Una oportunidad muy interesante para hacer el doctorado con murciélagos en UK ~ Bioblogia.net

20 de diciembre de 2019

Una oportunidad muy interesante para hacer el doctorado con murciélagos en UK

The effects of urbanization on physiological indicators of welfare in bats

Main supervisor: Dr Davina Hill, Institute of Biodiversity, Animal Health and Comparative Medicine, University of Glasgow;

Co-supervisor: Professor Kirsty Park, Biological and Environmental Sciences, University of Stirling.

Changes in land use from an increasing human population presents a major challenge for biodiversity (Grimm et al. 2008). Several studies have documented the impacts of urbanization on wildlife due to habitat loss and fragmentation, chemical, light and noise pollution, harvesting, predation and roads (Russo & Ancillotto 2015). While some aspects of urbanization have immediate lethal effects, others act more slowly or may vary between years or seasons. For example, urban heat might benefit some species, but be detrimental to others at certain times of the year (e.g. hibernators in winter).

Bats are one of the most diverse mammalian groups represented in urban environments but also one of the most threatened.Some species are relatively common in urban areas (e.g. Pipistrellus pipistrellus in Europe), and have been described as ‘urban-adaptors’. However, recent work has indicated that the activity of even these species decreases with increasingly urbanized landscapes (Lintott et al. 2016). The mechanism for this is unclear; most work on bat responses to urbanization has focused on foraging and roosting patterns with little information on physiological effects.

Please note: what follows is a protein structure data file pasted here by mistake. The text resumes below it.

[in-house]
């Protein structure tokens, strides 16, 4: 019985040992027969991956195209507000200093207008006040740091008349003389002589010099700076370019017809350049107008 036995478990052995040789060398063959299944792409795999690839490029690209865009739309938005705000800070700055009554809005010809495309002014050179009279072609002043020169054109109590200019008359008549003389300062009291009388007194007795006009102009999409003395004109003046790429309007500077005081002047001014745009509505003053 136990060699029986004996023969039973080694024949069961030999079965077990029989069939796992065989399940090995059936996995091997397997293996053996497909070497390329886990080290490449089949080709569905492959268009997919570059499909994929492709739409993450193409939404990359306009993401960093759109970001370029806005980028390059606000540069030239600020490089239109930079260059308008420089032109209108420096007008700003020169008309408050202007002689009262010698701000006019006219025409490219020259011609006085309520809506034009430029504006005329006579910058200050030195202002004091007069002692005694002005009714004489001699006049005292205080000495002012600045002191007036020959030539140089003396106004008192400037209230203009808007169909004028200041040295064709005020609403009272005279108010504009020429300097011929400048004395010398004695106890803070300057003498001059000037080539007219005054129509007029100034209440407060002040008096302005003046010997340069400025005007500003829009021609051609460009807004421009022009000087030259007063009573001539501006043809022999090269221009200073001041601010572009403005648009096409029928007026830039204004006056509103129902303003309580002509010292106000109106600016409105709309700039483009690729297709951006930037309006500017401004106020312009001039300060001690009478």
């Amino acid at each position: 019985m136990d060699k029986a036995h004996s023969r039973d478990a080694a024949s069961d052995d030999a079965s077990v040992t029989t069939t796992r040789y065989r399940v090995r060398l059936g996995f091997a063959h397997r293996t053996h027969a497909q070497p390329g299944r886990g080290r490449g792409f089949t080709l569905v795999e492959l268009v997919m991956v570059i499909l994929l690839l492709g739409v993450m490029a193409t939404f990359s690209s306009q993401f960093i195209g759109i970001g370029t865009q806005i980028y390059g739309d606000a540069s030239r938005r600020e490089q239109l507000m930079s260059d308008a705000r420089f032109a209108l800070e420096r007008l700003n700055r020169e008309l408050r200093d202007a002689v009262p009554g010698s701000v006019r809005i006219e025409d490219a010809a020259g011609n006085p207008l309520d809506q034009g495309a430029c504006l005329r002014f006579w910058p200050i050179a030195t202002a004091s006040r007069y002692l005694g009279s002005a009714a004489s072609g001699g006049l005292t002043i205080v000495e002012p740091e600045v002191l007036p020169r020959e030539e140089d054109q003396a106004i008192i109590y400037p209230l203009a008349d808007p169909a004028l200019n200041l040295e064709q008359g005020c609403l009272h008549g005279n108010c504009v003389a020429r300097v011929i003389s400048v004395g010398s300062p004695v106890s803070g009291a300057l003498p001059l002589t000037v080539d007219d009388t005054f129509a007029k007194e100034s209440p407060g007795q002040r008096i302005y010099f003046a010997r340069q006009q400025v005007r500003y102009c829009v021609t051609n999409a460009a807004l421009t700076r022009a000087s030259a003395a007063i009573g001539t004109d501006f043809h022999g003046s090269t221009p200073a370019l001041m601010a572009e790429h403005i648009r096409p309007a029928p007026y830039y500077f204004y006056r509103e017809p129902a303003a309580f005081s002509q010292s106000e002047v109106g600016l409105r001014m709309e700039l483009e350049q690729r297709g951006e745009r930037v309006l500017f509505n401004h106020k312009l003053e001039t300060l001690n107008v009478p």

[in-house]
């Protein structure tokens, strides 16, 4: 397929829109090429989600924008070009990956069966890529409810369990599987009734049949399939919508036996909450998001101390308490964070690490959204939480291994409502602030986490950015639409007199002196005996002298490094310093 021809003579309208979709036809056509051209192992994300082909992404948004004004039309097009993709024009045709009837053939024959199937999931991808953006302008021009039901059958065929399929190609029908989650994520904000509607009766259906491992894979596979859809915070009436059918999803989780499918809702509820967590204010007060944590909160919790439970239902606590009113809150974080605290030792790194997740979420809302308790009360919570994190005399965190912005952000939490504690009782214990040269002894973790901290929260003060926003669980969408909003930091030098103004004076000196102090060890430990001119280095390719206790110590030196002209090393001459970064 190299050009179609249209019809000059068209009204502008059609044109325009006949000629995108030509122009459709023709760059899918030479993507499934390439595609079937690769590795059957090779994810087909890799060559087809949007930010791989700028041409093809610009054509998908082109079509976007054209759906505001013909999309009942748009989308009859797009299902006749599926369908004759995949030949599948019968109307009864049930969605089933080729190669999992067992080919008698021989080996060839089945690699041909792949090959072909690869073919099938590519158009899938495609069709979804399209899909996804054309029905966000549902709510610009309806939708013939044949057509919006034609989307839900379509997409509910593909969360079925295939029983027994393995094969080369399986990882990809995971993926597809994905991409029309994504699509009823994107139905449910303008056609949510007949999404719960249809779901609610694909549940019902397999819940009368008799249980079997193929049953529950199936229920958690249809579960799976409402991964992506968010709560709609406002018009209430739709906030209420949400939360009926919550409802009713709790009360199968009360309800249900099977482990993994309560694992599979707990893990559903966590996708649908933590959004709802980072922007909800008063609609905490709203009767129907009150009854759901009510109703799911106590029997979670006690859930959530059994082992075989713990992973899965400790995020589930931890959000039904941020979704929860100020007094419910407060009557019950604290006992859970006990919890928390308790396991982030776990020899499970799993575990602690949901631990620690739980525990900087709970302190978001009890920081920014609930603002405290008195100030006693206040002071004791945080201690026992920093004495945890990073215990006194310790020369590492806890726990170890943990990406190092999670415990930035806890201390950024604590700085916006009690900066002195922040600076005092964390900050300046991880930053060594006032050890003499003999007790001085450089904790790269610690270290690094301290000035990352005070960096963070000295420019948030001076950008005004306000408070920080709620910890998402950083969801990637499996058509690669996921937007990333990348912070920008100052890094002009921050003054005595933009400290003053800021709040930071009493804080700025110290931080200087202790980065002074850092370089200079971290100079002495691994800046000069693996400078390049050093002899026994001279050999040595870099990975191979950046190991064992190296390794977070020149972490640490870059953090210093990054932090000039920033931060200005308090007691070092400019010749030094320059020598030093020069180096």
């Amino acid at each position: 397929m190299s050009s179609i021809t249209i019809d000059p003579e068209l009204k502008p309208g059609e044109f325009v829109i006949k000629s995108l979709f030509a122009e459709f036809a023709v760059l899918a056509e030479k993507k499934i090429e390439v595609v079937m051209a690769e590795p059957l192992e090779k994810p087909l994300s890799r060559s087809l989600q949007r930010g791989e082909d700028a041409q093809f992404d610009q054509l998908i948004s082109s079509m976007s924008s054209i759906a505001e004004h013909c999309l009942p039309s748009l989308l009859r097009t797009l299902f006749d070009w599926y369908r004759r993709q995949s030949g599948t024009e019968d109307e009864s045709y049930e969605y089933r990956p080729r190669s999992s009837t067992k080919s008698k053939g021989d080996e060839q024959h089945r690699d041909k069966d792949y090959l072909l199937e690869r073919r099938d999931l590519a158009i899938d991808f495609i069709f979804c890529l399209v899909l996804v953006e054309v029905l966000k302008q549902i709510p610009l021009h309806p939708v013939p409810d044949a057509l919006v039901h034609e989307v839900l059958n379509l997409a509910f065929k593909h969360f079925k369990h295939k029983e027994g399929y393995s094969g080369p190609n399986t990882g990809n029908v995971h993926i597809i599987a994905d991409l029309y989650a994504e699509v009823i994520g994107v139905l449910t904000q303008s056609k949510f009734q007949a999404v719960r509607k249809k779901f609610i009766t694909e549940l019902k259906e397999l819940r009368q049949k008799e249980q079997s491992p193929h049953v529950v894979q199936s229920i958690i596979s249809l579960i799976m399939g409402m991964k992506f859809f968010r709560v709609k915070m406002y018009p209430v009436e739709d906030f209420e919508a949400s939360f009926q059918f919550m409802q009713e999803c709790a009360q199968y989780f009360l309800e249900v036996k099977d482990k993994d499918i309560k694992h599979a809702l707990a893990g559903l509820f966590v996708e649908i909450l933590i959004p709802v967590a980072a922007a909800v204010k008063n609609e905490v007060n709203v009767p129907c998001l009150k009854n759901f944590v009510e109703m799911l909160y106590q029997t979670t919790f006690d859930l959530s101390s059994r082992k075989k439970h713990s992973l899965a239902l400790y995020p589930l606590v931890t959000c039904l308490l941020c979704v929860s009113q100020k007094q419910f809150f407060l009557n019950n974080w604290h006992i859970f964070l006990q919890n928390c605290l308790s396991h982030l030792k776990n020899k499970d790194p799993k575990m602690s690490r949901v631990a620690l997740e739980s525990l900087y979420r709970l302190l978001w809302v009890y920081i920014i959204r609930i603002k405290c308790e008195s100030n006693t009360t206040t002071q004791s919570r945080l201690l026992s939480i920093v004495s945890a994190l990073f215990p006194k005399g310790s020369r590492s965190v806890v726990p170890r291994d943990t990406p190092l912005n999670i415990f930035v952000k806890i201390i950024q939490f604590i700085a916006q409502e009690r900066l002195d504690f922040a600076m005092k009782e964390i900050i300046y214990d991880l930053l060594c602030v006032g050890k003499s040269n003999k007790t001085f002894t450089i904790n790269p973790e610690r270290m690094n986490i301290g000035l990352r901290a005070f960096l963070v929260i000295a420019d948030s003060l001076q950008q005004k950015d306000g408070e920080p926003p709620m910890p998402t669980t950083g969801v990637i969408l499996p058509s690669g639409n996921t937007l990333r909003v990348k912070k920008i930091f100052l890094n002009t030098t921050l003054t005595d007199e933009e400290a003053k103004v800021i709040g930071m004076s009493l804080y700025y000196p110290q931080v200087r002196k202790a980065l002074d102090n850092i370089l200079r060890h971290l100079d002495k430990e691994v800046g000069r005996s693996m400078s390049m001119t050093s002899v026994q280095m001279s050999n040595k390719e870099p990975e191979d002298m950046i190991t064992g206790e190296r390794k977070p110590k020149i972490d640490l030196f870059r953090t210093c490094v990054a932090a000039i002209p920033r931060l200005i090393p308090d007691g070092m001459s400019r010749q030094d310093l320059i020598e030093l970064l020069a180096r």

This PhD will use a number of novel and non-invasive welfare indicators to compare levels of physiological stress in wild bats living in urban and rural environments.

Key objectives include:
• Validating novel physiological indicators of welfare in bats
• Testing for variation in physiological stress along a gradient of increasing urbanization
• Assessing whether gut microflora communities differ between urban and rural bats
• Testing for differences in the signature of chemical pollutants between urban and rural populations
• Testing for differences in the temperature and thermal stability of roosts in urban and rural sites
• Modelling population growth from habitat use and composition to inform conservation and survey effort

The student will investigate these questions in two common UK bat species to provide insights on the physiological mechanisms underlying urban declines in bats.

This project is funded by the NERC Iapetus Doctoral Training Partnership (https://www.iapetus2.ac.uk/studentships/the-effects-of-urbanization-on-physiological-indicators-of-welfare-in-bats-2/ ) and is open to UK/EU students.

To apply, follow this link and click on ‘Visit website’: https://www.findaphd.com/phds/project/fully-funded-phd-the-effects-of-urbanization-on-physiological-indicators-of-welfare-in-bats/?p115508

Deadline 10th January 2020 - please email davina.hill@glasgow.ac.uk for further information.


Dr Davina Hill

Lecturer in Welfare Physiology

Institute of Biodiversity, Animal Health and Comparative Medicine

College of Medical, Veterinary and Life Sciences

University of Glasgow

Room 236c Jarrett Building

Garscube Estate

G61 1QH

Twitter @Davina_Hill

ResearchGate profile



The University of Glasgow, charity number SC004401

Ranked Number 1 in the UK for Quality of Veterinary Research

Ranked Number 1 Vet School in the UK (The Complete University Guide)

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